Principal Investigators: Gretchen Rollwagen-Bollens, Stephen Bollens, Tamara Holmlund
Student: Kristin Connelly
Funded by: Washington Sea Grant
Award period: 2016-2018
CRESCENDO takes a novel approach to investigating estuarine processes within an ecosystem highly impacted by human activity and land development. We integrate traditional scientific research in the CRE with investigation of how high school students who participate in all aspects of the research respond to their experience, both in knowledge gain and changes in perception and attitude toward science and their environment. This approach allows us to explore the potential feedback links between estuarine ecosystem function and human activity, with the high school students as models of how citizens may modify their activities in sensitive aquatic watersheds as a result of authentic engagement in research about their local environment.
Our overarching research questions are:
- What are the links between upstream watershed processes, land use and human activity in the CRE and downstream estuarine health, as indicated by nutrients, phytoplankton and zooplankton?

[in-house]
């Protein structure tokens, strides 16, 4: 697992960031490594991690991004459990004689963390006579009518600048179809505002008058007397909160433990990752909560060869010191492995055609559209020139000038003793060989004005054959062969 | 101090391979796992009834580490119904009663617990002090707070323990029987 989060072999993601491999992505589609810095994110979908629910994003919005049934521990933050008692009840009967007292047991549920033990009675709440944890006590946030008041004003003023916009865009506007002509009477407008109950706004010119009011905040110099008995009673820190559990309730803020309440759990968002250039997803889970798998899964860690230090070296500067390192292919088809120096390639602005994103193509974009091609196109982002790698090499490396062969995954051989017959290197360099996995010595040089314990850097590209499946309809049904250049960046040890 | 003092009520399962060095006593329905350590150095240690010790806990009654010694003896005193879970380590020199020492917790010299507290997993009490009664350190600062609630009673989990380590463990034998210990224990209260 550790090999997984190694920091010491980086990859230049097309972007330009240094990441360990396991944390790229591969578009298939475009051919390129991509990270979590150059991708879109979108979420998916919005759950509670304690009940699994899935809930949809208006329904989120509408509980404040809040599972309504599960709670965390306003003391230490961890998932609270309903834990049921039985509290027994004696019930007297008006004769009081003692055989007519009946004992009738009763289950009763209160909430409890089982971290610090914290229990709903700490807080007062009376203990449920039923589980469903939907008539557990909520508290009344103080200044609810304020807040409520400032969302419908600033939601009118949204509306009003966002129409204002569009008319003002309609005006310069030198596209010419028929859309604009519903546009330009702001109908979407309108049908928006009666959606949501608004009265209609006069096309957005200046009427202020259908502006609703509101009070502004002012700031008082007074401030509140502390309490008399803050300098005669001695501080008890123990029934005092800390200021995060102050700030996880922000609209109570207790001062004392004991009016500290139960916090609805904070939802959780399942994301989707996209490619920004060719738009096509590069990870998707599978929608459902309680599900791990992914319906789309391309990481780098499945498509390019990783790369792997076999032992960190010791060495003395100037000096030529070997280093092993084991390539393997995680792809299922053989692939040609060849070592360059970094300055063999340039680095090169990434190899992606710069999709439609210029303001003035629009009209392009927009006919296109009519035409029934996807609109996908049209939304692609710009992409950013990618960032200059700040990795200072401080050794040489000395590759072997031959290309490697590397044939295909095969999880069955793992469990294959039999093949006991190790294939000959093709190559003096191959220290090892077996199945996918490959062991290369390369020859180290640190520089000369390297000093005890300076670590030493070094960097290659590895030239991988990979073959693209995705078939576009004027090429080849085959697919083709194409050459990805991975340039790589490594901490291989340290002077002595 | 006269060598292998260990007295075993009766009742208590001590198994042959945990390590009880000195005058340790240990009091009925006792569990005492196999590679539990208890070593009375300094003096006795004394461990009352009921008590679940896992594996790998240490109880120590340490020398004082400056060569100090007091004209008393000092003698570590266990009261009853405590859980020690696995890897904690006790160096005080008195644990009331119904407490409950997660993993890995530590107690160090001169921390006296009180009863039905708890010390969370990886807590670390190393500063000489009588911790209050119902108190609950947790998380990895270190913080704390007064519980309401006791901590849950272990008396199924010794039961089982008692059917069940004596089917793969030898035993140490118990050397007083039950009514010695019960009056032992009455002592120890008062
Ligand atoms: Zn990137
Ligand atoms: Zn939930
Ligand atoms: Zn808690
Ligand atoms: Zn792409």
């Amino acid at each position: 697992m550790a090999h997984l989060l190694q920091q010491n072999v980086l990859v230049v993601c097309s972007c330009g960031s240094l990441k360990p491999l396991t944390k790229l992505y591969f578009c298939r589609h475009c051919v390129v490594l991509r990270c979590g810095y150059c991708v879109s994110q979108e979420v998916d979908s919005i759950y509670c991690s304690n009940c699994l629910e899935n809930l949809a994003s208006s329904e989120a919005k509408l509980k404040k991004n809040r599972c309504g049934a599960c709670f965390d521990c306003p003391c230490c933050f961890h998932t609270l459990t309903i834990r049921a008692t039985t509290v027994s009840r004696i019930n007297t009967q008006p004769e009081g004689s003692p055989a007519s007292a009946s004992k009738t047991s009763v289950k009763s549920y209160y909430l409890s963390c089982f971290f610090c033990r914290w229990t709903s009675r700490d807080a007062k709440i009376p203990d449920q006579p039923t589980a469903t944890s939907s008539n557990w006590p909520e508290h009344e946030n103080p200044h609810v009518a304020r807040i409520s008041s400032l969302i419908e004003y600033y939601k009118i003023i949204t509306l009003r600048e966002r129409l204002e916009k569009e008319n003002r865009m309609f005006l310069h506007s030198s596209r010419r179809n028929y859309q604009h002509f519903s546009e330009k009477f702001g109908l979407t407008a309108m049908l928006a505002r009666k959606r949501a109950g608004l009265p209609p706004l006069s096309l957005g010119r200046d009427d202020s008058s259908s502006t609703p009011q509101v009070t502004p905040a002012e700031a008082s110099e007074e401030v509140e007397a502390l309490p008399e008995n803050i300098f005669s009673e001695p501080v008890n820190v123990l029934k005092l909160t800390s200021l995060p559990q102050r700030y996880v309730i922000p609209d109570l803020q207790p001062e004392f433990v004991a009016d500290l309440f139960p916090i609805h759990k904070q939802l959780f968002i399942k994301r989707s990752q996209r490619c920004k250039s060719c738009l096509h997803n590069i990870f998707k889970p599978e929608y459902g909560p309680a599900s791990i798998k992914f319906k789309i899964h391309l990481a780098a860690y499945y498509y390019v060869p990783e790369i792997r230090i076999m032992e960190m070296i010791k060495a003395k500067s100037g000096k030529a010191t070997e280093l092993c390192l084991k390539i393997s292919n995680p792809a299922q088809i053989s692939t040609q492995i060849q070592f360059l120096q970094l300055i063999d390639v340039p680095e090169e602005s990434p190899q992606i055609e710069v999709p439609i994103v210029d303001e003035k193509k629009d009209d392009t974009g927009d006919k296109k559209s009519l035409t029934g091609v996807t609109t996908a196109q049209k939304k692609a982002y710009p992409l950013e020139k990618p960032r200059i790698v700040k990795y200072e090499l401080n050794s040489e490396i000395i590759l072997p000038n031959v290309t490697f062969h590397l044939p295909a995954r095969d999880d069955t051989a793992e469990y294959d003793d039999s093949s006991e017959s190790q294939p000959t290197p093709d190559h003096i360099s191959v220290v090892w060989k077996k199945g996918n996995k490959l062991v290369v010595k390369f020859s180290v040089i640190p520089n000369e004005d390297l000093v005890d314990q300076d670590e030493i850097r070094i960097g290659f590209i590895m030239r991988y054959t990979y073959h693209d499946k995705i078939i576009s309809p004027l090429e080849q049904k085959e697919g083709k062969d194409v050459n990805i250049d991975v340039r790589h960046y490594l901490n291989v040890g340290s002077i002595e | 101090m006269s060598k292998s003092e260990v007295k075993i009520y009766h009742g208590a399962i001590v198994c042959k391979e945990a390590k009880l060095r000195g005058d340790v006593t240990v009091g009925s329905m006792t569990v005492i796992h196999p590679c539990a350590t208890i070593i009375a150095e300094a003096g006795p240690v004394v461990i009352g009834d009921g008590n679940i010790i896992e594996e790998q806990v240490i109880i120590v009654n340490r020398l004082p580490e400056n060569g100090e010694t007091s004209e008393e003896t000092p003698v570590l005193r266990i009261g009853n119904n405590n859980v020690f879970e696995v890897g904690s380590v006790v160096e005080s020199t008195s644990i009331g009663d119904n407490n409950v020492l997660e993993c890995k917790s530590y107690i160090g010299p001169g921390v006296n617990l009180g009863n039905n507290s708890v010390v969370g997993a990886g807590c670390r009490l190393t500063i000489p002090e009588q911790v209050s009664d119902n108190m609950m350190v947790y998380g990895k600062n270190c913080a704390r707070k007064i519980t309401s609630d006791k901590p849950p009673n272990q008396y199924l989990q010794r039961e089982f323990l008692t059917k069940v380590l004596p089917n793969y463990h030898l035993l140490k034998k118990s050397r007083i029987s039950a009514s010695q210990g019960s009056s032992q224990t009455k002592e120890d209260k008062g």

- What are the links between high school students’ understanding of CRE ecology, their abilities in scientific practices, and their perceptions of and attitudes toward the CRE landscape and participation in authentic, collaborative scientific research?
We explore these questions using both scientific and educational research methodologies, in collaboration with science teachers and their students at five high schools in districts located along the upstream-downstream gradient of the CRE, from Washougal to Ilwaco, WA.
Publications/Presentations resulting from this project:
Rollwagen-Bollens G, Holmlund T, Bollens S, Zimmerman J, Wait J. Engaging large numbers of high school students as full participants in university-level estuarine ecology research: Lessons from “Columbia River Estuary Science Education and Outreach” (CRESCENDO). ASLO/AGU Ocean Sciences Meeting, Portland, OR. February 2018.